New Research On How Anxiety & Depression Affect Decision Making
If you struggle with anxiety or depression, change can be a challenge. But according to new research out of U.C.–Berkeley, the key to making good decisions in the face of transitions could lie in remembering what you've done right in the past rather than what you've done wrong.
Here's what this study found and why it's significant (and potentially helpful) for anyone with anxiety and depression.
Revisiting previous research.
Researchers from Berkeley had previously established that those with high levels of anxiety tend to make more mistakes when forced to make decisions in rapidly changing environments (in this case, during computerized assignments). Those without anxiety, on the other hand, fared much better when adjusting to change.
They theorized that this was the case because when people are faced with shifting circumstances, we often call upon what's known as probabilistic decision making. This involves recalling previous outcomes from other situations to help us make a current decision. But for people with anxiety and depression, the tendency is to fixate on negative outcomes from the past, which makes it harder to make good decisions in the present.
The more emotionally resilient someone is, the more they can "focus on what gave them a good outcome, and in many real-world situations that might be key to learning to make good decisions," explains study senior author and professor of neuroscience Sonia Bishop in a news release.
New findings on how depression and anxiety play a role in decision making.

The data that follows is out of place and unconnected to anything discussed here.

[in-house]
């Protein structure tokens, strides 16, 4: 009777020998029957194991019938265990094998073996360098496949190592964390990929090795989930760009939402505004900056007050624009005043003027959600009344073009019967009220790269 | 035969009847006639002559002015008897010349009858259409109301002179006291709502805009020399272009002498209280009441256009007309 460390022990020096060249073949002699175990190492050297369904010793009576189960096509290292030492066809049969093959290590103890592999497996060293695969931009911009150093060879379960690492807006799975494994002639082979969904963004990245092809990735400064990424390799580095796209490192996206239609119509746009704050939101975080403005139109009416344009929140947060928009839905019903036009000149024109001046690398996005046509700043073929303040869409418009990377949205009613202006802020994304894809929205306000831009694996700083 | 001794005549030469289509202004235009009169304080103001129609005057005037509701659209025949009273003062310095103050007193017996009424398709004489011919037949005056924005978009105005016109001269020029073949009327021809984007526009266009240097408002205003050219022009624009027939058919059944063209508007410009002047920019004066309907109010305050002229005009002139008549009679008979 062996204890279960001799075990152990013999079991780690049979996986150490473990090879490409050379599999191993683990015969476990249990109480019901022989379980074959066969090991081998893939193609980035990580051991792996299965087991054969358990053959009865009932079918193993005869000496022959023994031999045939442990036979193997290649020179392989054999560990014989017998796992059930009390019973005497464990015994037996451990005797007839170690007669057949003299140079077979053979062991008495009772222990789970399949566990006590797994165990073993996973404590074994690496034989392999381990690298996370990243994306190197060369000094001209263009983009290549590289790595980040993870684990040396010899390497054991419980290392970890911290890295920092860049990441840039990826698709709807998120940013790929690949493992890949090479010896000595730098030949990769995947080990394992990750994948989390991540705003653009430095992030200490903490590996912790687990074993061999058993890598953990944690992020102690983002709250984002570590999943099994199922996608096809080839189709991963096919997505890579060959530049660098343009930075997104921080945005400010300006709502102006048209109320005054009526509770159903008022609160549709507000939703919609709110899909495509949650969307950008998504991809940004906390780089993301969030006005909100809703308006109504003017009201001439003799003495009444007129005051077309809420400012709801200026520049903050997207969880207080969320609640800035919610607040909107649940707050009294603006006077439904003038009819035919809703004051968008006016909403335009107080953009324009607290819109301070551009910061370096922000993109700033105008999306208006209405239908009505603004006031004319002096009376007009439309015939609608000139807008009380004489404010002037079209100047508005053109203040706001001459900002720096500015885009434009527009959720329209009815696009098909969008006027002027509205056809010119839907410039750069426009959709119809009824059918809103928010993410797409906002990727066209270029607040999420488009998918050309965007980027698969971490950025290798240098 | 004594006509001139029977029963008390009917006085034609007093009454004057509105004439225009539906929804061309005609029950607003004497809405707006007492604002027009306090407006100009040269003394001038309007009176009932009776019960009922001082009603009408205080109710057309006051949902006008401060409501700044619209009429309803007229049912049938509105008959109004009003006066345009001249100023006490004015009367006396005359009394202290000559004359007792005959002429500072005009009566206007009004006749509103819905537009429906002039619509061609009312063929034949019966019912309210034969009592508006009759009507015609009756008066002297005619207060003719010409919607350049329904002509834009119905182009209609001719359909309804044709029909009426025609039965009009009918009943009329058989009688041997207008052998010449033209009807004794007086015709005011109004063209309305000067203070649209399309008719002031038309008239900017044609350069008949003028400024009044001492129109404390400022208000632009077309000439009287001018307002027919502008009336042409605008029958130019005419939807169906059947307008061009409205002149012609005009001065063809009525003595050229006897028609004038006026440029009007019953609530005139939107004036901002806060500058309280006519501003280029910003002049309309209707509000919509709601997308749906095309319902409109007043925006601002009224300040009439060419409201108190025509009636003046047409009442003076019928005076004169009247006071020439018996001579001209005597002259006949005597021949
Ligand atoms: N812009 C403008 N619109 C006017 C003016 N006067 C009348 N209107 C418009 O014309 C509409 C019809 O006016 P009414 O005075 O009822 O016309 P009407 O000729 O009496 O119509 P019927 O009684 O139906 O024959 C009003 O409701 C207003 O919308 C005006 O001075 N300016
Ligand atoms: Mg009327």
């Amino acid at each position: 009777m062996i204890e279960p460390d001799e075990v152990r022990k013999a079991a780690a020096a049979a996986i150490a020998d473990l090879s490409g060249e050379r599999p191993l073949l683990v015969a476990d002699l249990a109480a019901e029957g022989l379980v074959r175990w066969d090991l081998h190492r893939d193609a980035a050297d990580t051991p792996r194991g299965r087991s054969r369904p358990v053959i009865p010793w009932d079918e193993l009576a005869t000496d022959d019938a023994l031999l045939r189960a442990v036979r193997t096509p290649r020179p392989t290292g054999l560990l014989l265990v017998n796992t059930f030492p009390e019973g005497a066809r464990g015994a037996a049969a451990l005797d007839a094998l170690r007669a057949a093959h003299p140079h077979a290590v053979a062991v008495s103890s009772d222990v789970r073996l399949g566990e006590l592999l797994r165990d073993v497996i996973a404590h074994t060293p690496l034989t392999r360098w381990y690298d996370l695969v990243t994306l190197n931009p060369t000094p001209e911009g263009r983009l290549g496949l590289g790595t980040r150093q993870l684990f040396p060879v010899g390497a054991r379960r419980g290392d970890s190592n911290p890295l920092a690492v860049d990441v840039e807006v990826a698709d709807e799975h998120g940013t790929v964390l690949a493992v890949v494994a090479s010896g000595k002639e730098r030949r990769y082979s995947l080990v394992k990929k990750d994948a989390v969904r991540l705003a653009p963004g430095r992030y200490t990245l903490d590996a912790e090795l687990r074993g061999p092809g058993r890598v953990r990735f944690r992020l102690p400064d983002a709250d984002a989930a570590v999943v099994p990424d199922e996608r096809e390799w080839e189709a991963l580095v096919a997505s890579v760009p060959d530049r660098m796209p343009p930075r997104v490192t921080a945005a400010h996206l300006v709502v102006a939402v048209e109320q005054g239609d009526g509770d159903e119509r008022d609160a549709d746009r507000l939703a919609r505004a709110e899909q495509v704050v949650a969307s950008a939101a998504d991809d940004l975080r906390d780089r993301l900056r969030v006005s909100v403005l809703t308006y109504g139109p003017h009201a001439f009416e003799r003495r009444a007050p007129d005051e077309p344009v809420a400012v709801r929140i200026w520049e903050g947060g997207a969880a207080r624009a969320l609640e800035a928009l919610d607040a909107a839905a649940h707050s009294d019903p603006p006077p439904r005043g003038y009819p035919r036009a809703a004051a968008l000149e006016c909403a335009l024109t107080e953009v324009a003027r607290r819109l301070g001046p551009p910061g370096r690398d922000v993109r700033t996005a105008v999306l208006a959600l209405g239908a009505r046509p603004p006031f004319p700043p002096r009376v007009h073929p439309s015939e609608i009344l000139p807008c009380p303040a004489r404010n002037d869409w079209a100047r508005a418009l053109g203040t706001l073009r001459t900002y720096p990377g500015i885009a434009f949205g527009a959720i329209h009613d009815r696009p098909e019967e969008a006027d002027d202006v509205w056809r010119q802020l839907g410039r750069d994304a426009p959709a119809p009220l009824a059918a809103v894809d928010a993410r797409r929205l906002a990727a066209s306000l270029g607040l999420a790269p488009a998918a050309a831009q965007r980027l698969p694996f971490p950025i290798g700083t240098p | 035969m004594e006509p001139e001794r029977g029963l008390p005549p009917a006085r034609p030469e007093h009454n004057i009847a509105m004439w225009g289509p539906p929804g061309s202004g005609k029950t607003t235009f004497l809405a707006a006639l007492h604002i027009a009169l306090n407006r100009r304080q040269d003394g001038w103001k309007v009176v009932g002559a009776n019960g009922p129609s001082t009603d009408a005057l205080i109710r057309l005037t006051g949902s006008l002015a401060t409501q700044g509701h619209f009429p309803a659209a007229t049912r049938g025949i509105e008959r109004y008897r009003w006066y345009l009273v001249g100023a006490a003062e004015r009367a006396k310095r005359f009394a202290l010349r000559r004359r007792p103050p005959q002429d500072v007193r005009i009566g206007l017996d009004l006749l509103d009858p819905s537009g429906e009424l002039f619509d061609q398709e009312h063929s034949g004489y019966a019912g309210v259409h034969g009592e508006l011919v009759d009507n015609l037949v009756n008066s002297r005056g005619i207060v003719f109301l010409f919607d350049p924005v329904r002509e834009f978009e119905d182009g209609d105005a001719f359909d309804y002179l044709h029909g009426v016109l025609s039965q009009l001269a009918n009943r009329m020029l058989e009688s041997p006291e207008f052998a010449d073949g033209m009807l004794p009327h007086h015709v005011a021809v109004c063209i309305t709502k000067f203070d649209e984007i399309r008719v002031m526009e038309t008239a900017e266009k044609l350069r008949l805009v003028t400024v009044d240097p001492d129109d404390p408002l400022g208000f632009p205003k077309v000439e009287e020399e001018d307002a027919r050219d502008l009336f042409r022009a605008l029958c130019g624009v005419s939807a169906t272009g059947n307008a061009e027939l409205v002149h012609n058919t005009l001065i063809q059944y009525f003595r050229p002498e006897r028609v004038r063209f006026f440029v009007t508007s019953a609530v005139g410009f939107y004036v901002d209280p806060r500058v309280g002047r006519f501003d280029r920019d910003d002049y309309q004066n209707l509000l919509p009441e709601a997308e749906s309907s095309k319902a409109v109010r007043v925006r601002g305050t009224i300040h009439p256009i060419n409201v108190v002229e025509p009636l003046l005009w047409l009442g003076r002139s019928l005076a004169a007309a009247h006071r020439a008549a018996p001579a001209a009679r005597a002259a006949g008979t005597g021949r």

In their latest research, the team gathered 86 participants, some with clinical anxiety and depression, some with symptoms but no diagnoses, and some without symptoms. They were led through a task that resulted in either a small electrical shock or a monetary prize.
And when the task began to get more volatile and rapidly changing, researchers found those with depression and anxiety, including those with just some symptoms, had a harder time keeping up, indicating they weren't learning from their mistakes as well.
"We found that people who are emotionally resilient are good at latching on to the best course of action when the world is changing fast," Bishop says. "People with anxiety and depression, on the other hand, are less able to adapt to these changes."
According to Bishop, the results of this study suggest people with anxiety and depression could benefit from cognitive therapies that help shift the focus to positive outcomes instead of negative ones.
When someone is struggling with anxiety and depression, things like rumination, dwelling on past mistakes, and subsequently allowing those mistakes to inform new decisions, is not uncommon. But by remembering the things they've gotten right, they could improve both their decision-making skills and resilience going forward.
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